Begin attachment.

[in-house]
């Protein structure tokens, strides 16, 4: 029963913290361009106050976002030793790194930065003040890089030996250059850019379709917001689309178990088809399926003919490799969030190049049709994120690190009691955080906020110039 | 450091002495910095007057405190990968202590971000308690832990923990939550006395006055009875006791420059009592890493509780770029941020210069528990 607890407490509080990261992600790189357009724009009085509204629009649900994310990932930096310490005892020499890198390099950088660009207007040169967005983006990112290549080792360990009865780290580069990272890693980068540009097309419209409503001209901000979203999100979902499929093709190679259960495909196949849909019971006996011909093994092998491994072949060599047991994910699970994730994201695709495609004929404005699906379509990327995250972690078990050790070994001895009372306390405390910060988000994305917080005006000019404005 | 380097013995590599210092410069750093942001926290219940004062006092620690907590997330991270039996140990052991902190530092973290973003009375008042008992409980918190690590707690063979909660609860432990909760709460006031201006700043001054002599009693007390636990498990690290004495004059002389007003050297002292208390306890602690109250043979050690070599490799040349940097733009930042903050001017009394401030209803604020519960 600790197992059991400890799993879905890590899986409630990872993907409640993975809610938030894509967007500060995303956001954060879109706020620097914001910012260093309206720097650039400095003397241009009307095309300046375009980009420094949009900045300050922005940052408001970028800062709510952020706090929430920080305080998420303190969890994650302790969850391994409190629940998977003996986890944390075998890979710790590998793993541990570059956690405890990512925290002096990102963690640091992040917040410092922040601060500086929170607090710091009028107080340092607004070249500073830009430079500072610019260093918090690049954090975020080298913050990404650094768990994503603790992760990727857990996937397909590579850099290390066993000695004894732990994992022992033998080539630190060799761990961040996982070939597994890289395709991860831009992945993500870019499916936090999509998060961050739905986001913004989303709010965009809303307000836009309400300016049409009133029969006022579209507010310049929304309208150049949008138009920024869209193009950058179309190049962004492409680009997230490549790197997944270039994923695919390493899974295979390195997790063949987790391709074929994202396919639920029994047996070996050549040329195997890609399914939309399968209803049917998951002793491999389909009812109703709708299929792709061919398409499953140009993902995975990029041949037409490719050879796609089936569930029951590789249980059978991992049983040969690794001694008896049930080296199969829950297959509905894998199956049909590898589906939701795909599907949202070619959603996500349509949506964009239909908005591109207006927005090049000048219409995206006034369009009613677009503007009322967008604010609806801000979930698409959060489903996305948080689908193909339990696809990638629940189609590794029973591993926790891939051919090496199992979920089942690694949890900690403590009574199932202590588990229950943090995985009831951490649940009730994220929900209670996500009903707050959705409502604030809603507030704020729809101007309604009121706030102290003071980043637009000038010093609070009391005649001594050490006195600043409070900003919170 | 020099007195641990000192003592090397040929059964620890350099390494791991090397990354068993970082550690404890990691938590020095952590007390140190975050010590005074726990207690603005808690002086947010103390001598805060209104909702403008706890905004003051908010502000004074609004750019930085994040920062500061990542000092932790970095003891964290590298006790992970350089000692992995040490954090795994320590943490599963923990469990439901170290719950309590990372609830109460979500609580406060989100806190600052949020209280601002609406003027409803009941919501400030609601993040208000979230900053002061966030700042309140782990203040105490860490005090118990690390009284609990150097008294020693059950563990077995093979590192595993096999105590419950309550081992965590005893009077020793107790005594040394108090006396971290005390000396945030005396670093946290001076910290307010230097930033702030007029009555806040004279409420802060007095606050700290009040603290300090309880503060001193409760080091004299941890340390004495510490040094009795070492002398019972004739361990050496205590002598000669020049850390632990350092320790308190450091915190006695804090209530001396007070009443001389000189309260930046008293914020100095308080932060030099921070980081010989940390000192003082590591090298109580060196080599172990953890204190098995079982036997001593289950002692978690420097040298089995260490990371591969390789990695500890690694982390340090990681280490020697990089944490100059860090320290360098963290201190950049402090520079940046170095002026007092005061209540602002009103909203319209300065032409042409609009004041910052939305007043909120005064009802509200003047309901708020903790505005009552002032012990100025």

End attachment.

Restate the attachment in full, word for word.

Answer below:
[in-house]
């Protein structure tokens, strides 16, 4: 029963913290361009106050976002030793790194930065003040890089030996250059850019379709917001689309178990088809399926003919490799969030190049049709994120690190009691955080906020110039 | 450091002495910095007057405190990968202590971000308690832990923990939550006395006055009875006791420059009592890493509780770029941020210069528990 607890407490509080990261992600790189357009724009009085509204629009649900994310990932930096310490005892020499890198390099950088660009207007040169967005983006990112290549080792360990009865780290580069990272890693980068540009097309419209409503001209901000979203999100979902499929093709190679259960495909196949849909019971006996011909093994092998491994072949060599047991994910699970994730994201695709495609004929404005699906379509990327995250972690078990050790070994001895009372306390405390910060988000994305917080005006000019404005 | 380097013995590599210092410069750093942001926290219940004062006092620690907590997330991270039996140990052991902190530092973290973003009375008042008992409980918190690590707690063979909660609860432990909760709460006031201006700043001054002599009693007390636990498990690290004495004059002389007003050297002292208390306890602690109250043979050690070599490799040349940097733009930042903050001017009394401030209803604020519960 600790197992059991400890799993879905890590899986409630990872993907409640993975809610938030894509967007500060995303956001954060879109706020620097914001910012260093309206720097650039400095003397241009009307095309300046375009980009420094949009900045300050922005940052408001970028800062709510952020706090929430920080305080998420303190969890994650302790969850391994409190629940998977003996986890944390075998890979710790590998793993541990570059956690405890990512925290002096990102963690640091992040917040410092922040601060500086929170607090710091009028107080340092607004070249500073830009430079500072610019260093918090690049954090975020080298913050990404650094768990994503603790992760990727857990996937397909590579850099290390066993000695004894732990994992022992033998080539630190060799761990961040996982070939597994890289395709991860831009992945993500870019499916936090999509998060961050739905986001913004989303709010965009809303307000836009309400300016049409009133029969006022579209507010310049929304309208150049949008138009920024869209193009950058179309190049962004492409680009997230490549790197997944270039994923695919390493899974295979390195997790063949987790391709074929994202396919639920029994047996070996050549040329195997890609399914939309399968209803049917998951002793491999389909009812109703709708299929792709061919398409499953140009993902995975990029041949037409490719050879796609089936569930029951590789249980059978991992049983040969690794001694008896049930080296199969829950297959509905894998199956049909590898589906939701795909599907949202070619959603996500349509949506964009239909908005591109207006927005090049000048219409995206006034369009009613677009503007009322967008604010609806801000979930698409959060489903996305948080689908193909339990696809990638629940189609590794029973591993926790891939051919090496199992979920089942690694949890900690403590009574199932202590588990229950943090995985009831951490649940009730994220929900209670996500009903707050959705409502604030809603507030704020729809101007309604009121706030102290003071980043637009000038010093609070009391005649001594050490006195600043409070900003919170 | 020099007195641990000192003592090397040929059964620890350099390494791991090397990354068993970082550690404890990691938590020095952590007390140190975050010590005074726990207690603005808690002086947010103390001598805060209104909702403008706890905004003051908010502000004074609004750019930085994040920062500061990542000092932790970095003891964290590298006790992970350089000692992995040490954090795994320590943490599963923990469990439901170290719950309590990372609830109460979500609580406060989100806190600052949020209280601002609406003027409803009941919501400030609601993040208000979230900053002061966030700042309140782990203040105490860490005090118990690390009284609990150097008294020693059950563990077995093979590192595993096999105590419950309550081992965590005893009077020793107790005594040394108090006396971290005390000396945030005396670093946290001076910290307010230097930033702030007029009555806040004279409420802060007095606050700290009040603290300090309880503060001193409760080091004299941890340390004495510490040094009795070492002398019972004739361990050496205590002598000669020049850390632990350092320790308190450091915190006695804090209530001396007070009443001389000189309260930046008293914020100095308080932060030099921070980081010989940390000192003082590591090298109580060196080599172990953890204190098995079982036997001593289950002692978690420097040298089995260490990371591969390789990695500890690694982390340090990681280490020697990089944490100059860090320290360098963290201190950049402090520079940046170095002026007092005061209540602002009103909203319209300065032409042409609009004041910052939305007043909120005064009802509200003047309901708020903790505005009552002032012990100025």